"Fine grain Nb tube for SRF Cavities"
Small Business Information
207 Dellwood St., Bryan, TX, 77801
AbstractSuperconducting radio frequency (SRF) cavities used in charged particle linear accelerators, are currently fabricated by deep drawing and welding high RRR pure niobium sheet. The sheet typically has a non-uniform and poorly textured microstructure which leads to excessive thinning, unpredictable cavity shape, inconsistent "spring-back", and rough surfaces during cavity manufacture. These factors limit linear accelerator performance and increase cavity manufacturing cost. Equal channel angular extrusion (ECAE) processing will be used to refine and homogenize the microstructure of Nb tube for subsequent hydroforming into SRF cavities. Careful selection of deformation and heat treatment conditions during the processing steps will give a microstructure with a fine and uniform grain size and favorable texture in the tube leading to improved deformability and lower manufacturing costs. Phase I work includes 1) developing equipment and procedures for ECAE processing of high RRR Nb tubing, 2) ECAE processing of tube, and 3) mechanical and microstructural characterization of fine grain Nb tube to assess quality for hydroforming into SRF cavities. Material property comparisons with commercial Nb sheet/tube will be used as a baseline for evaluating project success. Phase II work will include construction of a scaled up tool for ECAE processing of high RRR Nb tube, ECAE processing of 4-6 inch outside diameter Nb tubes, hydroforming of the ECAE processd tube into prototype SFR cavities, and operational testing of the prototype SRF cavities. Cavity manufacturing and performance experiments will assess the improvement in the fabricability and performance of the fine grain Nb tube compared with comparable cavities made from commercial Nb sheet and tube. A cost/benefit analysis will assess economic viability of the new technology. Commercial Applications and Other Benefits: The commercial application is to apply this technology to the production of Nb tube for lower cost superconducting radio frequency cavities. Cabot, Wah Chang, Inc., and H.C. Starck, Inc. may be interested in using this technology for Nb tubular products. The approach used could be applicable to the fabrication of other tube materials including tantalum, titanium and zirconium.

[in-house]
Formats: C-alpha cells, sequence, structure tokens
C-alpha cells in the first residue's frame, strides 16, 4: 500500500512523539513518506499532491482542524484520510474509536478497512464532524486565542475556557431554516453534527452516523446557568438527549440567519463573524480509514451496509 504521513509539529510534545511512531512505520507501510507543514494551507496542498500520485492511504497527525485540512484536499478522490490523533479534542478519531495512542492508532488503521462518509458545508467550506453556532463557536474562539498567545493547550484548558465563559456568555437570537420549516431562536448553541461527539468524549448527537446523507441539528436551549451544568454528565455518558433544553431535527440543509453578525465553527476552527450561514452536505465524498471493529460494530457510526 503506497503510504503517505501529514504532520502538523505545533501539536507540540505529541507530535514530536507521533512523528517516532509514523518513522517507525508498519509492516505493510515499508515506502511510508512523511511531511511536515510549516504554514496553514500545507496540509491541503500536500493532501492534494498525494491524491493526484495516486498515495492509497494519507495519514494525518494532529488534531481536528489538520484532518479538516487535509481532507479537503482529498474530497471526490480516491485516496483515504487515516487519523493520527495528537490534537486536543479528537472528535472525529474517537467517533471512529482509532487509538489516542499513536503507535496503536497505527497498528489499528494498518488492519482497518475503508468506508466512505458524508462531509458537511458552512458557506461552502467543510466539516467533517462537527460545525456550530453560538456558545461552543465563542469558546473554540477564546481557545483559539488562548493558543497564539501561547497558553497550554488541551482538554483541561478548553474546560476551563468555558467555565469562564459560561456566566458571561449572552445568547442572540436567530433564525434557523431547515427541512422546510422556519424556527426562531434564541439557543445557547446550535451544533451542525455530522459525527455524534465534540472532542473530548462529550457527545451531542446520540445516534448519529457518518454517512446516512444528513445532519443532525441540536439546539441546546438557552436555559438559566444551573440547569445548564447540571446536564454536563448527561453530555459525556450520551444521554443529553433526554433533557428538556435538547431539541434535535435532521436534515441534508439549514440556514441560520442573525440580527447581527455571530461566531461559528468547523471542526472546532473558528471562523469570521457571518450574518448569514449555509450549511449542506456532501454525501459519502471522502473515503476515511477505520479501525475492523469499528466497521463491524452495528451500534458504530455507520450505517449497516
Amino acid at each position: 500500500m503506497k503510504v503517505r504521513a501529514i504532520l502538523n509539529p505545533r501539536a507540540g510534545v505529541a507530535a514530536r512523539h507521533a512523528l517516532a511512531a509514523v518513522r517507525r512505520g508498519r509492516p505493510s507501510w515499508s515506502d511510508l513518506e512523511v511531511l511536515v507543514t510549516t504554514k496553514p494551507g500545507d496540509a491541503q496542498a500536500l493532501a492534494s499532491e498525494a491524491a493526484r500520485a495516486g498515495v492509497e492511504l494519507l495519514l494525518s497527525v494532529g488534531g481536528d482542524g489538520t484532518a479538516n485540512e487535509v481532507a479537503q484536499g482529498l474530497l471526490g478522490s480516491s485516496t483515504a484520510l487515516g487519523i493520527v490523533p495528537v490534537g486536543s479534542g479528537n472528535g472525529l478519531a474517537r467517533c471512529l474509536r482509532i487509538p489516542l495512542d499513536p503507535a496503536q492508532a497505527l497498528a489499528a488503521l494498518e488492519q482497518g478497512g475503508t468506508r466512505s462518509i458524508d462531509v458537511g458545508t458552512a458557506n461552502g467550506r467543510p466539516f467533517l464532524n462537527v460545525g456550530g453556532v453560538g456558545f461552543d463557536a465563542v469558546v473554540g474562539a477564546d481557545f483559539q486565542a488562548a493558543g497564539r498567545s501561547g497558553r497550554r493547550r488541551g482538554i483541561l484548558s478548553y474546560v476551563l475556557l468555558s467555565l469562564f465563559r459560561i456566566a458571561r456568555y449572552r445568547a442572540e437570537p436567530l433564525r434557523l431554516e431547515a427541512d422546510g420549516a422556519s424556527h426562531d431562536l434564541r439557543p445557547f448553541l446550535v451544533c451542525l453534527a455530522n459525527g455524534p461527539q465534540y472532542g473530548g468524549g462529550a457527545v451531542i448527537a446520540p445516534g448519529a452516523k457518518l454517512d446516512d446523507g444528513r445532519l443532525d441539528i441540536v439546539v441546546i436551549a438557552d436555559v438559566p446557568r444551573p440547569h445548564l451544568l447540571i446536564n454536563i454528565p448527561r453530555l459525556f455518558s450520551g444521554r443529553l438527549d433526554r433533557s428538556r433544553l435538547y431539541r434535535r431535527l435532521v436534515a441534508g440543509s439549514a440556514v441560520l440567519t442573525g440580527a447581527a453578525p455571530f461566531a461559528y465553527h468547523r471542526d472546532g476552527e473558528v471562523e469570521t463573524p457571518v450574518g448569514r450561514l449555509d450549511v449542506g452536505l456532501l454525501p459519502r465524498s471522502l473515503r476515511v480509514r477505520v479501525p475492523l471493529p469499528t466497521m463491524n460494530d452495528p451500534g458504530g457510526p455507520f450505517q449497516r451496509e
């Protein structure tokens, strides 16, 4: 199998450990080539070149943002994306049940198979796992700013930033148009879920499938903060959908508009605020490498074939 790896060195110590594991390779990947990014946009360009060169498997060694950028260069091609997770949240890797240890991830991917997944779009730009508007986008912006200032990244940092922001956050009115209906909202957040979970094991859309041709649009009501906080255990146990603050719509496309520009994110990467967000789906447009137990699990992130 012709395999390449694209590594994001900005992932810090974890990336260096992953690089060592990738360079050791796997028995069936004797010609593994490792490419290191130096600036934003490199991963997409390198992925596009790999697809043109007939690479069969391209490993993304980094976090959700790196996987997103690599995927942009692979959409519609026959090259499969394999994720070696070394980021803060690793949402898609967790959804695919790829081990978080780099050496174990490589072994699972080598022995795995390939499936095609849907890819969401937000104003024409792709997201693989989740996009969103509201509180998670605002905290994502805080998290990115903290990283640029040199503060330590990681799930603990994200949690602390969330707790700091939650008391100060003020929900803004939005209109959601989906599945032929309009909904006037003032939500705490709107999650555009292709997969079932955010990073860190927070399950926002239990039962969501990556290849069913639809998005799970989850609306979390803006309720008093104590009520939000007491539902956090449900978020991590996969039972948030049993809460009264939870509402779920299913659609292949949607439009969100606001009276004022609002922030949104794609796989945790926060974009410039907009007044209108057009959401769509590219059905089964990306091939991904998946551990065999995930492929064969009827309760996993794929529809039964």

* information listed above is at the time of submission.